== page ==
Covid-19 vaccines: The 10 big questions answered

Last year was New Zealand’s “year of elimination” – and now 2021 is set to be the year of the vaccine. Science reporter Jamie Morton answers some of the key questions.

When are the vaccines arriving and who’s first in line?

Border and high-risk workers, along with their contacts like family, are set to be vaccinated in March or April, and the general public from around the middle of the year.

While those front-line personnel most exposed to Covid-19 are first in line, those next to receive it will be otherwise high-risk health, public sector and emergency services workers.

The next group will be people in the community – especially older people and those with underlying conditions.

The Government aspires to have everyone who wants a vaccination receiving it by the end of the year.

At this stage, it’s unclear whether children will be receiving shots too, with officials still arranging planning for age groups.

What are the vaccines?

New Zealand has pre-purchased four vaccines, from Pfizer and BioNTech; Janssen Pharmaceutica; Novavax; and AstraZeneca.

The first purchase agreement was for 1.5 million vaccines from Pfizer and BioNTech.

This is enough vaccines for 750,000 people and each person will need two doses of this vaccination, about a month apart.

An in-principle agreement has been signed with Janssen Pharmaceutica to purchase up to 5 million vaccines – likely to be a single dose.

In December, the Government signed a further agreement with Novavax to purchase 10.72 million doses of its vaccines – enough for two doses for 5.36 million people – but this isn’t expected until later this year.

The other deal signed in December would secure New Zealand 7.6 million doses of the Oxford-AstraZeneca vaccine – enough for 3.8 million people.

How do they work?

Differently.

The flu shots we typically get each year are “inactivated” vaccines – or those that don’t contain any live viruses.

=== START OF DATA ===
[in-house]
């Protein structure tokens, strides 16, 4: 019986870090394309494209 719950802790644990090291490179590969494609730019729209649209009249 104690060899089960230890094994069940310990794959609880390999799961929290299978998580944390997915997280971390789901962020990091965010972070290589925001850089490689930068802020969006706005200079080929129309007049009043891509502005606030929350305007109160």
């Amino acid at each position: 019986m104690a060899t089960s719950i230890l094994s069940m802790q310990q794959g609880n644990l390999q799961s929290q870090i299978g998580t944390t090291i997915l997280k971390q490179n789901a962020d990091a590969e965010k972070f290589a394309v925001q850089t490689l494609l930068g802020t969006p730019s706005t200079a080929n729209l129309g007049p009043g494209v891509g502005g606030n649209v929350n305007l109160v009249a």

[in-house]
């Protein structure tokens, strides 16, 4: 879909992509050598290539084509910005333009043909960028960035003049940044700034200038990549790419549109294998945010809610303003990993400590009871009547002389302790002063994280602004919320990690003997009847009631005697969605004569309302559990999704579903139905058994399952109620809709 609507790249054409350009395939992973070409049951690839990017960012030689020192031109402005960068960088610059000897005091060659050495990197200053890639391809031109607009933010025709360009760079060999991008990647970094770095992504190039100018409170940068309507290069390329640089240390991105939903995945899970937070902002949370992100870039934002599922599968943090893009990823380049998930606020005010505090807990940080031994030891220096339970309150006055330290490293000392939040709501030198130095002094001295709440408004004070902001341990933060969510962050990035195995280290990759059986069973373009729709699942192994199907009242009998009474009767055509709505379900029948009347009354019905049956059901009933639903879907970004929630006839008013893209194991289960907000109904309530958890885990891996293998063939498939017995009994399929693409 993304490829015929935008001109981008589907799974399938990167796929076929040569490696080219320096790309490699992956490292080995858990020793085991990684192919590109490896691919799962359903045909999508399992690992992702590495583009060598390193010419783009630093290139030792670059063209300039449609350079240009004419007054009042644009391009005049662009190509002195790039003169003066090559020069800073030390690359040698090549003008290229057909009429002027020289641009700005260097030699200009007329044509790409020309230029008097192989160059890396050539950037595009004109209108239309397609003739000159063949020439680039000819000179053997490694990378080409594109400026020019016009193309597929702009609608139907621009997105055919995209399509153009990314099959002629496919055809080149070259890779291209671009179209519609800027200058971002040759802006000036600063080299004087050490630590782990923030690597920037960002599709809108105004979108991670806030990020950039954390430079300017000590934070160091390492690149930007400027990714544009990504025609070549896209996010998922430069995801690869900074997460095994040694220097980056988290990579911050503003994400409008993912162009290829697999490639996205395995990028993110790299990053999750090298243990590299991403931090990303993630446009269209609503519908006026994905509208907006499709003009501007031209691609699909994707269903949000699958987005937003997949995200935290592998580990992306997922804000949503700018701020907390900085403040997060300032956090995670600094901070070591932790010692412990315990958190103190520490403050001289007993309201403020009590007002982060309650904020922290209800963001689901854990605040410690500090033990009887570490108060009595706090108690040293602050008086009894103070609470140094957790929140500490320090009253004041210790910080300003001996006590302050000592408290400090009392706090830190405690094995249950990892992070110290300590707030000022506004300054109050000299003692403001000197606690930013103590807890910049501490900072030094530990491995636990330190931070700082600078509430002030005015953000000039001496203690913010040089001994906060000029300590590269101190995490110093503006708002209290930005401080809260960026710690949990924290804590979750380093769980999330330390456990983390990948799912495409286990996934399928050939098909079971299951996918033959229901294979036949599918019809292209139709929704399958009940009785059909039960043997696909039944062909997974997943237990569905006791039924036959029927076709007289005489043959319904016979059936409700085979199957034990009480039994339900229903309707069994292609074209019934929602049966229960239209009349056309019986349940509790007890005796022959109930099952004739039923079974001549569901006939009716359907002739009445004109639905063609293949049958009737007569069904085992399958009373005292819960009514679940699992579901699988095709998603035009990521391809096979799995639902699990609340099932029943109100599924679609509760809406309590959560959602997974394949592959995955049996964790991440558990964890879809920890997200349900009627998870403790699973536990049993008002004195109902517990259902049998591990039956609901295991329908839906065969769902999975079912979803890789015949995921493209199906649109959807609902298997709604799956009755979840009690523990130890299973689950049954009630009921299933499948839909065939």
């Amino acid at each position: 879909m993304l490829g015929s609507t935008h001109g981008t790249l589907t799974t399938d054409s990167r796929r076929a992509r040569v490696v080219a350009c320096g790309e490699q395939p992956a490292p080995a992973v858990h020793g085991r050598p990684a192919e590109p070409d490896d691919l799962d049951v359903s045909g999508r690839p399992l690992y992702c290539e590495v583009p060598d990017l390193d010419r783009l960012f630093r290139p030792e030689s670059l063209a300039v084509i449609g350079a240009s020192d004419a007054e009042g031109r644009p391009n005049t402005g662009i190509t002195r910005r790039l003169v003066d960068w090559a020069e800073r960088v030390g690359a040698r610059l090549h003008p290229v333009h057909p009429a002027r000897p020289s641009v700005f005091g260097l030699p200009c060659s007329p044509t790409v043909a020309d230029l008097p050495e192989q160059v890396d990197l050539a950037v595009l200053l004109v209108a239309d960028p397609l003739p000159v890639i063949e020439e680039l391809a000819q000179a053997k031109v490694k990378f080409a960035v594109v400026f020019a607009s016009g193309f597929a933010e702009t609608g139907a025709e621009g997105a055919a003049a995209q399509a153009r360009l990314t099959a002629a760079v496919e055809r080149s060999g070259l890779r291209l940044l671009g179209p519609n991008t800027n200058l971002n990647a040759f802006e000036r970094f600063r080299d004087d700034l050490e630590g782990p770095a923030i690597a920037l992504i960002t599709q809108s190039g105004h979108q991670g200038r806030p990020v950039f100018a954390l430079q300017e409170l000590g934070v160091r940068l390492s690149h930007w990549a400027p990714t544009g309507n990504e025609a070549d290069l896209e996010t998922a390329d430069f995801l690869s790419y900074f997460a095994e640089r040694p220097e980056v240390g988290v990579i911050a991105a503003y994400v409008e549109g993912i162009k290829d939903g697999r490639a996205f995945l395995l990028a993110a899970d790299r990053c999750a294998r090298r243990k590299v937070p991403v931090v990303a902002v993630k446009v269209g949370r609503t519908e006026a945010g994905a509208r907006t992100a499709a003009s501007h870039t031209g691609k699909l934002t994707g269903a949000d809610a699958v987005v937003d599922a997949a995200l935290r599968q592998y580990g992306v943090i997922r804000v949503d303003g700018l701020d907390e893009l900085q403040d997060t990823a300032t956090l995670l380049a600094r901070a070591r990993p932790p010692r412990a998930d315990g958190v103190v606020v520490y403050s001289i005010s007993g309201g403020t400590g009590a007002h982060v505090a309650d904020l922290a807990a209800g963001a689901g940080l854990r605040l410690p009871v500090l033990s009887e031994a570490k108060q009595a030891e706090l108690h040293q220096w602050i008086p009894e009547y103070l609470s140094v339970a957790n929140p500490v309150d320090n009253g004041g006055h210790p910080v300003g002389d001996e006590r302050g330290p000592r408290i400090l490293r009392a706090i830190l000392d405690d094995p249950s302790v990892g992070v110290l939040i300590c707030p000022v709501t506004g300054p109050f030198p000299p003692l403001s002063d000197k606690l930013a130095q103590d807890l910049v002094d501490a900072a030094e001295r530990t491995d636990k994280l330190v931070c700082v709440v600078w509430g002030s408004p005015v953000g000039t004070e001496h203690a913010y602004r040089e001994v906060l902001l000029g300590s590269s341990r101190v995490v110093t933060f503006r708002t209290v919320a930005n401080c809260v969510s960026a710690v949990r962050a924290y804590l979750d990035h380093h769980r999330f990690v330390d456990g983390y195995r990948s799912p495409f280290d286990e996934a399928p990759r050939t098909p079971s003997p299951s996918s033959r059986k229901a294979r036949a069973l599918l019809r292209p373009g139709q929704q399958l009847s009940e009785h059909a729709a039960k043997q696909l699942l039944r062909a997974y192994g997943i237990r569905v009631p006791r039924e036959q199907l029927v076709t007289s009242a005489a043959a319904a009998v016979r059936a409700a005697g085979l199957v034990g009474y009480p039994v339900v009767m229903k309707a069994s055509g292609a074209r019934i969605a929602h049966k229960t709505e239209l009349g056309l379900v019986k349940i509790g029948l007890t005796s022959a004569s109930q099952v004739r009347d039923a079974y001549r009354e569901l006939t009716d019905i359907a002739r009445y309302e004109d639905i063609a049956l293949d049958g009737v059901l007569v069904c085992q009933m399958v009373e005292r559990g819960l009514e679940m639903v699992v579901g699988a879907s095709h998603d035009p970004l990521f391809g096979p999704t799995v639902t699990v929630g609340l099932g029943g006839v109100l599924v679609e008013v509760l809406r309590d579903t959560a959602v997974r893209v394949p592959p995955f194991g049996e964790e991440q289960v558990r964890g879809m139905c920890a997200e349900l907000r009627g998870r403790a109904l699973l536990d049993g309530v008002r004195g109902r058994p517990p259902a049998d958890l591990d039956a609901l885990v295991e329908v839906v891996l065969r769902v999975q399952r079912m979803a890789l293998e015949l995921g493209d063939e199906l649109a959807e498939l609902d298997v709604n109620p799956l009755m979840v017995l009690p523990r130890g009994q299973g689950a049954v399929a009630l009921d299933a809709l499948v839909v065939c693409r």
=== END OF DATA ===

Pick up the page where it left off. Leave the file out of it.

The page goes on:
Instead, a virus that has been rendered inactive by special treatment is introduced into the body, allowing the immune system to learn from its antigens how to fight live versions of it in the future.

The Oxford-AstraZeneca “viral vector” vaccine works slightly differently, by using a virus that has been genetically engineered so that it can’t cause disease – but carries the instructions for our body to produce coronavirus proteins to safely generate an immune response.

The Novovax vaccine is a “protein” vaccine and uses only harmless fragments of the virus shells that mimic the Covid-19 virus, to safely generate an immune response.

The Pfizer-BioNTech vaccine is more sophisticated, and part of a new generation of shots called mRNA vaccines.

These teach our cells how to make a protein, or even just a piece of a protein, that triggers an immune response inside our body.

That immune response, which produces antibodies, is what protects us from getting infected if the real virus enters our body.

Covid-19 mRNA vaccines give instructions for our cells to make a harmless piece of what is called the “spike protein”, which is found on the surface of the virus that causes Covid-19.

The Janssen vaccine, meanwhile, is a “recombinant vector vaccine” that uses a human adenovirus to express the virus spike protein in cells.

How do we know they’re safe?

None of these vaccines use the live virus that causes Covid-19 – and they don’t change or interact with our DNA in any way.

They also must comply with international standards and local requirements for quality, safety and efficacy before they can be approved by Medsafe and used in New Zealand.